(2)
(3)

y is the empirical response value; is the mean of responses, the amount calculated by the model. n represents the number of observed responses and p represents the number of variables in the model.

Fig. (2). Schematic of step of the Response Surface Methodology.

3. RESULTS AND DISCUSSION

The selectivity of Fischer Tropsch process products depend on the reaction conditions. So that the increase or decrease in each parameter (temperature, pressure and H2/CO ratio) will have different results. Similarly, by employing the response surface methodology for the products derived from FT synthesis on the iron-based catalyst under the three factors; temperature, pressure, and H2/CO ratio, the selectivity models are obtained. In here the independent and dependent parameters are presented in Table 2. The general equation for all products is represented with Equation (4), and the constant coefficients for each of the selectivity model are in Table 4. For the correctness and evaluation of the obtained models, Table 3 shows the analysis of variance (ANOVA). In all models, the values of R2 and R2adj are very close to one. The P-value values for all models are less than 0.05, which indicates that the models are statistically significant.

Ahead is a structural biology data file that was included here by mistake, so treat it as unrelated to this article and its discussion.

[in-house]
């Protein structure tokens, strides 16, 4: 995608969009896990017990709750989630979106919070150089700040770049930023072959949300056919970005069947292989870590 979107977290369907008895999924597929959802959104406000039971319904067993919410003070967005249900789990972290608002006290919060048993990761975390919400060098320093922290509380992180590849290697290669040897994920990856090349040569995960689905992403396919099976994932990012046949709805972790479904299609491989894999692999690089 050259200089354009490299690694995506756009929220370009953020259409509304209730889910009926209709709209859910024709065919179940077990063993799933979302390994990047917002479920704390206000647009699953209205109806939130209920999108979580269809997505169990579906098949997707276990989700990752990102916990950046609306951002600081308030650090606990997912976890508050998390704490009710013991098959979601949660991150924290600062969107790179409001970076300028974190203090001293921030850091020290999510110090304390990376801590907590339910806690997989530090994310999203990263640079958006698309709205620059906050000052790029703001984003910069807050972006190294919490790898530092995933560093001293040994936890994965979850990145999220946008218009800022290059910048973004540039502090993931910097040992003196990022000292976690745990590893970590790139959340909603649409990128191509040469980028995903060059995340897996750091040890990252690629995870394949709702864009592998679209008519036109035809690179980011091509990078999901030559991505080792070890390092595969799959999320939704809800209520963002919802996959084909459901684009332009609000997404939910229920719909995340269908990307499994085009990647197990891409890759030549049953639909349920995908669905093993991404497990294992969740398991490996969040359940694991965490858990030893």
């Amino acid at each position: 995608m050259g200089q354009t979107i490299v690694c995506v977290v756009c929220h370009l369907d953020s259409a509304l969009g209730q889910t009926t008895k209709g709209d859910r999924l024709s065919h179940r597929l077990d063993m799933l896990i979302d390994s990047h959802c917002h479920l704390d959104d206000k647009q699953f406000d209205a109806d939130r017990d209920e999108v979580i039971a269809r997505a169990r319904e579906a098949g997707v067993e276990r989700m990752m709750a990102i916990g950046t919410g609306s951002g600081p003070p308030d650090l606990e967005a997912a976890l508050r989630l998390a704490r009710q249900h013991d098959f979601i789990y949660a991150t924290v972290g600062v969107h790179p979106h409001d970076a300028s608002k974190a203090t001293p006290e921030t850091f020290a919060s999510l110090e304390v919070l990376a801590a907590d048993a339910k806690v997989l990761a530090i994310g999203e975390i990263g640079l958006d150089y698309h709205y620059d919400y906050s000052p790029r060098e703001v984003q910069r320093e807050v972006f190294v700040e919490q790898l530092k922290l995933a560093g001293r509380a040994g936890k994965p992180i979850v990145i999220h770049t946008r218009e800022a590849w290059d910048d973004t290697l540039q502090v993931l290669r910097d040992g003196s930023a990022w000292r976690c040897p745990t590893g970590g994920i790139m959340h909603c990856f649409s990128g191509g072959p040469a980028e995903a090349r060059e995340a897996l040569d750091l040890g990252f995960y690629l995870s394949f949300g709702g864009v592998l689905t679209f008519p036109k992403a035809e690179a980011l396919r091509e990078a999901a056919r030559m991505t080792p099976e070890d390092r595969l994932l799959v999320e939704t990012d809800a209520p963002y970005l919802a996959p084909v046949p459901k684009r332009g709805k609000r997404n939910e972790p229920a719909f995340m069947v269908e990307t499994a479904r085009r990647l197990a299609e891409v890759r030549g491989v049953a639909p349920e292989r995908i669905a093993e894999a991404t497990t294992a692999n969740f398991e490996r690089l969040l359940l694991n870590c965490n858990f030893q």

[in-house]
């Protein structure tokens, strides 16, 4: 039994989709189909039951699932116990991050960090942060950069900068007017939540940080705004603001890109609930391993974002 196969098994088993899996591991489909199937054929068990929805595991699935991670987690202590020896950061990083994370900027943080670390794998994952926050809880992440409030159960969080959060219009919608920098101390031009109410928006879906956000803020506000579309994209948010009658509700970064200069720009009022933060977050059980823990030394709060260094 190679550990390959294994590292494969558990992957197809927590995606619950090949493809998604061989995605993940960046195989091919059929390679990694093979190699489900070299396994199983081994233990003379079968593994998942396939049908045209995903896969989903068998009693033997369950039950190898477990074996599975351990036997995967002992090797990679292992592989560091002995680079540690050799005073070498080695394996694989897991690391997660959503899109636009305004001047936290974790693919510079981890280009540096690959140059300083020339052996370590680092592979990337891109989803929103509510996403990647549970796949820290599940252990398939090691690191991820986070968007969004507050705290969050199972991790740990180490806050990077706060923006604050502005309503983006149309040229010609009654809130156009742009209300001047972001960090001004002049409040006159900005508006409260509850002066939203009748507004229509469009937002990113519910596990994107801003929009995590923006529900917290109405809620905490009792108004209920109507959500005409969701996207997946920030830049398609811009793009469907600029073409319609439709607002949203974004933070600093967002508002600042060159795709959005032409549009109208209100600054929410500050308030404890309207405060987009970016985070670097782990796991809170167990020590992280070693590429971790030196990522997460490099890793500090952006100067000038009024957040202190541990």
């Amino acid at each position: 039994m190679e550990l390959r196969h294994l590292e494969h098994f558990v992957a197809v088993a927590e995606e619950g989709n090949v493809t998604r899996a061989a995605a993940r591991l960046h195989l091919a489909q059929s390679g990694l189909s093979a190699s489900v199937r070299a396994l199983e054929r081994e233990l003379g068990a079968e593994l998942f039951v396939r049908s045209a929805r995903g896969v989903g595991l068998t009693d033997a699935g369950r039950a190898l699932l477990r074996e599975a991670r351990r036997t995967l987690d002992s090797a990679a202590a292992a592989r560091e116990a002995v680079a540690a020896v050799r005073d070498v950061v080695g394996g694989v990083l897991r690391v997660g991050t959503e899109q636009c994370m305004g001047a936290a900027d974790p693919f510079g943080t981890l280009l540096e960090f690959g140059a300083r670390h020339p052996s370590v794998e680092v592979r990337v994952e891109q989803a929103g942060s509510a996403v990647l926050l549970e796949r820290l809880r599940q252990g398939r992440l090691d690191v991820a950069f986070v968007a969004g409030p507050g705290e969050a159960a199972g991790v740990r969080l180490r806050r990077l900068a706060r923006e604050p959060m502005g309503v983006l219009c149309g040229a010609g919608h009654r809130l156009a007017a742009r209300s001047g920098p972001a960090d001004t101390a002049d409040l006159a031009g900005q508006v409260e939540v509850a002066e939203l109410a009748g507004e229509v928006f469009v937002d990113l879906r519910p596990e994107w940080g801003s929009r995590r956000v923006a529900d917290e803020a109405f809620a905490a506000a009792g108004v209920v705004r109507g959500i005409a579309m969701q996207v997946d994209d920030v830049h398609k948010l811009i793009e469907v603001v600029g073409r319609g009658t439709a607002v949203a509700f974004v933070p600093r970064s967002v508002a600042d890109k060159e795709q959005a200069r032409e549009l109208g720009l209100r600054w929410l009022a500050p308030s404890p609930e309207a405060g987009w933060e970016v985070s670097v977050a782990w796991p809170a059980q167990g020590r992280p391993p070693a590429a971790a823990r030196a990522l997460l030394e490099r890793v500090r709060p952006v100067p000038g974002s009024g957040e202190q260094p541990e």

Table 2. The independent and dependent parameters.
Variable Symbols Confine
Min Max
Independent P (MPa) X1 1 2
H2/CO X2 1 2
T (K) X3 450 600
Dependent HC Y1 -- --
C2-C4 Y2 -- --
C5+ Y3 -- --
Table 3. The analysis of variance of the selectivity models.
Y1 Y2 Y3
F-value P-value F-value P-value F-value P-value
Model 668.8 < 0.0001 2117.41 < 0.0001 2049.91 < 0.0001
X1 8.66 0.0091 3415.76 < 0.0001 3305.85 < 0.0001
X1 8.66 0.0091 3415.76 < 0.0001 3305.85 < 0.0001
X2 55.61 < 0.0001 790.15 < 0.0001 781.96 < 0.0001
X3 4889.67 < 0.0001 14693.9 < 0.0001 14208.3 < 0.0001
X1X2 1.75 0.2031 26.97 < 0.0001 25.89 < 0.0001
X1X3 2.61 0.1245 1.73 0.2055 1.62 0.22
X2X3 23.63 0.0001 22.84 0.0002 21.14 0.0003
X12 1.08 0.3125 91.58 < 0.0001 89.19 < 0.0001
X22 1.14 0.3005 4.2 0.0561 4.31 0.0534
X32 577.55 < 0.0001 98.28 < 0.0001 92.5 < 0.0001
R2 = 0.9972 R2=0.9991 R2=0.9991
R2Adj= 0.9957 R2Adj=0.9986 R2Adj=0.9986
R2Pred=0.9934 R2Pred=0.9974 R2Pred=0.9973
Table 4. The constant coefficients for each of the selectivity model.
Dependent Variables Independent Variable Coefficients
λ 0 λ1 λ2 λ3 λ4 λ5 λ6 λ7 λ8 λ9
Y1 96.64 0.32 -0.80 -7.48 0.17 0.21 -0.63 0.19 0.2 -4.67
Y2 22.47 -1.61 -0.77 3.32 0.17 -0.044 -0.16 0.45 0.097 -0.49
Y3 77.26 1.60 0.78 -3.32 -0.17 0.043 0.16 -0.45 -0.10 0.49
(4)

3.1. The Selectivity Model of Hydrocarbons (HC)

The selectivity variations of total hydrocarbons (HC) with temperature, pressure and H2/CO ratios are shown in Fig. (3). The temperature is more effective than the two pressure and H2/CO ratio factors on the selectivity of the total hydrocarbons, so that, with the increasing temperature, the selectivity of HC decreases. The pressure factor has the least effect on the selectivity of total hydrocarbon, therefore, by increasing it the total hydrocarbon selectivity increases. The selectivity of total hydrocarbons with the H2/CO ratio has the reverse relation so that with increasing the amount of H2/CO ratio the selectivity of HC decreases and vice versa. To obtain the highest selectivity of HC, the reaction conditions must be set to P=1 MPa, H2/CO=1, T=468 K.